to help individuals overcome barriers to blood pressure self-management, including antihypertension medication cost
and access, access to healthcare and healthcare coverage,
and access to social services. Or they may have a workforce of community-based
healthcare professionals, such as parish nurses, EMS staff, CHWs, community pharmacists, or care managers, who
can support individuals in monitoring their blood pressure and accessing the services they need. Community partners can also REFER individuals
to clinical care and/or other services as appropriate and help MONITOR them to ensure they follow
through with referrals by sharing data with clinical and public health partners. In order for community-level systems to function
smoothly and effectively, partners must share data and information with each other in a timely
manner to ensure information is getting to the right
person at the right time to inform referral, management, and follow-up. This information exchange is represented by
the purple arrows here and can take many different forms. However, ideally these data exchange systems
are accessible to all key partners, can be used to generate actionable reports
such as patient lists, registries, or hot spotting maps; and are connected to other state- and local data systems
such as EHR platforms or health information exchanges. These community “backbone systems” should
also effectively move individuals between the services and resources these partners
offer. This concept is indicated by the red arrows. This occurs through high-functioning referral
and follow-up protocols and workflows that include roles for clinical, public health, and community
partners. Each community approaches this work with its
own unique combination of strengths, assets, and challenges. However, while each community may be very
unique, it should still work toward establishing the same foundational “backbone” structures
just discussed. Many regional and state-level partners across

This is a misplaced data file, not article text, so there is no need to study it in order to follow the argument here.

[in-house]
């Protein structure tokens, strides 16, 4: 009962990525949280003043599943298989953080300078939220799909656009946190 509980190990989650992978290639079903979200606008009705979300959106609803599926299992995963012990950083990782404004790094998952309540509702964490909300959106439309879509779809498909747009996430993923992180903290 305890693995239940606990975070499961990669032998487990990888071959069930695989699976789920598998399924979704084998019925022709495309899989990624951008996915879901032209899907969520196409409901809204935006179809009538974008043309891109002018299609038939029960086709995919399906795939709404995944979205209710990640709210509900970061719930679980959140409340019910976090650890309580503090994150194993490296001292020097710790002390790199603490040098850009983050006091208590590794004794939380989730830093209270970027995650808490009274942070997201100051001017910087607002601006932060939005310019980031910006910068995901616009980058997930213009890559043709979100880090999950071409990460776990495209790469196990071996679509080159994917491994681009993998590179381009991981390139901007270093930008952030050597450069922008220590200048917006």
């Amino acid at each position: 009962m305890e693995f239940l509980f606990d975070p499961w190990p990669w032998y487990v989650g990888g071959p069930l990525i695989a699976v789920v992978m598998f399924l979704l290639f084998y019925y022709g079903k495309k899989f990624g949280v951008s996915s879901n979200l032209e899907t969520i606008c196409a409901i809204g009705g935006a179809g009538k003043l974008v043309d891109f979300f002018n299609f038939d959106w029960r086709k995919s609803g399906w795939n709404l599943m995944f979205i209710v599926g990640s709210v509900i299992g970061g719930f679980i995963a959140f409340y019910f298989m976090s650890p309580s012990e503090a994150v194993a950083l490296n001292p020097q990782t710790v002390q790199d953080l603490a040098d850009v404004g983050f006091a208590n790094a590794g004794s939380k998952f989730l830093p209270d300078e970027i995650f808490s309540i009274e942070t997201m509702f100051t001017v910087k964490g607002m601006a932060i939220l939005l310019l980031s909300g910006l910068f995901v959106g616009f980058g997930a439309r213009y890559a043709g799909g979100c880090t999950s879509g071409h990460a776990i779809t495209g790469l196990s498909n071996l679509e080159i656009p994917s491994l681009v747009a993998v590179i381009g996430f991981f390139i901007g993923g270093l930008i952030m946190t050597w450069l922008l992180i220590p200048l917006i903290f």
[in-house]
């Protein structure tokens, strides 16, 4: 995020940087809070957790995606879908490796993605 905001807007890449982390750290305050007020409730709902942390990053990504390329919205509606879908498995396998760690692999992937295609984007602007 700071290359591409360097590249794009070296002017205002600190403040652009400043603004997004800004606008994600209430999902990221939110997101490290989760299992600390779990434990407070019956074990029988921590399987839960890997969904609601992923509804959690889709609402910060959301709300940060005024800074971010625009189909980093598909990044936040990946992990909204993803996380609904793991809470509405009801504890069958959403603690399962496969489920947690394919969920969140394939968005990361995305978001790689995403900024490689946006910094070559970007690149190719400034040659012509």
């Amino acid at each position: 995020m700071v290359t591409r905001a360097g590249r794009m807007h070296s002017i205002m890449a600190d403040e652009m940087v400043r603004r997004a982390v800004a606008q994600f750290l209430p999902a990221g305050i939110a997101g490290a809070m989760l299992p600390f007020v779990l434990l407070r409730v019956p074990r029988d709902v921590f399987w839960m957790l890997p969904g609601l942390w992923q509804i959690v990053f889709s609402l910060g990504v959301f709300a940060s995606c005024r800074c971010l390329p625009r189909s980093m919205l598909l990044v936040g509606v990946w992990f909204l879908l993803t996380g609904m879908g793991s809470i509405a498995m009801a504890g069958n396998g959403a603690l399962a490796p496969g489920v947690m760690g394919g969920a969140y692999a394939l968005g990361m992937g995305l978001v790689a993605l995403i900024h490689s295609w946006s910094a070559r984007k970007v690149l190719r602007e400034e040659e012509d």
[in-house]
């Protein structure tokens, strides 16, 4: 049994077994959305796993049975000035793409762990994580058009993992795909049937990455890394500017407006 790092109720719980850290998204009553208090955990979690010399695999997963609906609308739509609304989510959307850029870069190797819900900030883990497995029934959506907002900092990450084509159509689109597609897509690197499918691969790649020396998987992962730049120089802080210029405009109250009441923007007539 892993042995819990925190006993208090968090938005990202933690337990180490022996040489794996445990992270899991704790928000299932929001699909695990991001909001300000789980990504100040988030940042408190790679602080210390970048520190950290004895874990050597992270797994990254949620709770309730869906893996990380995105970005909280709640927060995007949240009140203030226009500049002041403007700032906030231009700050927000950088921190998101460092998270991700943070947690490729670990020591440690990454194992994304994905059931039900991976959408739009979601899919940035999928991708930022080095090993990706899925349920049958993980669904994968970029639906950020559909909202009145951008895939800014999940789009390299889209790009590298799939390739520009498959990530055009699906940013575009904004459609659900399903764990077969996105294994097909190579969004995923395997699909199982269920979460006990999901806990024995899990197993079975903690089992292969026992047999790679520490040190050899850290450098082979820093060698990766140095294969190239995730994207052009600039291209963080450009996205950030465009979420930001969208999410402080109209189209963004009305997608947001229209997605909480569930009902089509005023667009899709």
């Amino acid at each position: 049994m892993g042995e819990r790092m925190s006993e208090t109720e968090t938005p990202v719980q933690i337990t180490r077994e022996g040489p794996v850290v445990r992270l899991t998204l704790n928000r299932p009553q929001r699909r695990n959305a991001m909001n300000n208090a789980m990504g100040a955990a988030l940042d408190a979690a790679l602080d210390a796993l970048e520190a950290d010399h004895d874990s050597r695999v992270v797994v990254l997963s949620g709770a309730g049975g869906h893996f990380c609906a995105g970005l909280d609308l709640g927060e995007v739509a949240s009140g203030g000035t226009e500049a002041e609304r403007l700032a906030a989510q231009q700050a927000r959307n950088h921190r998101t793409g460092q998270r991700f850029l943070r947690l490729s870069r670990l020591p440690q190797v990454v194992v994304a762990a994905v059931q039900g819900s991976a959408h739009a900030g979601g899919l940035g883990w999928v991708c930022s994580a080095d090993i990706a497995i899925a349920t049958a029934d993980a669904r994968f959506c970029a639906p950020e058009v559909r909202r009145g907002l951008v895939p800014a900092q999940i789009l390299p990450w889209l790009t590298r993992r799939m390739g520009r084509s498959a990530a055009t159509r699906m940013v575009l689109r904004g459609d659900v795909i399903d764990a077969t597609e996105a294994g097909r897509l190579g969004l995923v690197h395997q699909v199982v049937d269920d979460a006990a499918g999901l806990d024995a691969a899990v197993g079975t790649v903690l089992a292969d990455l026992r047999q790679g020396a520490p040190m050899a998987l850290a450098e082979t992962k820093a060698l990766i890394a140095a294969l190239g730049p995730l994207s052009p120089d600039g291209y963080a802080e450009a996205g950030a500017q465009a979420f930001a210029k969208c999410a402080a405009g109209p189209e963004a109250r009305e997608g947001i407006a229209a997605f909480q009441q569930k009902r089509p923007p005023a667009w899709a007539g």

a broad range of sectors also play important roles in supporting, spreading, and sustaining “backbone”
systems and best practices to all communities across the state. Some of the most critical partners are discussed
here, but there are many others. The state health agency plays many important
roles, including convening cross-sector partners to identify and align vision for hypertension
management and control at the state level, identifying and securing state resources,
supporting data access and systems, engaging leadership at the state, regional,
and local levels, and much more. ASTHO has developed several resources describing
in more detail opportunities for state health agencies to support statewide
systems to identify and control hypertension. Both public and private insurers play critical
roles in partnering with public health agencies and other state partners to address hypertension. Some of these roles include testing care delivery
and payment models; aligning incentives for health care providers,
patients, pharmacy benefit managers, and other stakeholders; helping establish and monitor quality metrics,
accessing and sharing member data to identify members with undiagnosed or uncontrolled
hypertension, or who are not adhering to their antihypertension
medication regimens; exploring opportunities to grow, train, and
pay for the workforce of community-based health care professionals; supporting population health and chronic disease
prevention programs for members and employers; and much more. Organizations who work on health IT, health
informatics, and clinical quality improvement can: support regional and statewide data systems;
help develop and align clinical quality metrics and other key hypertension improvement measures; train
and support local clinical partners and other stakeholders in adopting a quality
improvement model, and much more. Many, many other stakeholders also play important
roles. Some of these partners include physician networks,
Hospital engagement networks, Non-profit institutes, Universities, State
hospital associations, State AHA chapters, and employers. All partners at the state and local levels
should coordinate and align across a number of key “levers” to advance and sustain broad systems change
over time. ASTHO’s Systems Change Framework, pictured
here, describes these key “levers.” And finally, as described earlier, all of
this work takes place within a broader context that includes many initiatives that support
chronic disease management, healthcare delivery transformation, and more. It’s critical for states to consider how they
can leverage these other opportunities to spread successful strategies and lessons learned to other communities across
their state, as well as inform their work on other chronic conditions and public health
issues. You can learn more about how states in the
ASTHO Million Hearts Learning Collaborative are using this framework to establish systems
to identify and control hypertension by visiting the ASTHO Million Hearts webpage
at www.astho.org/Million-Hearts.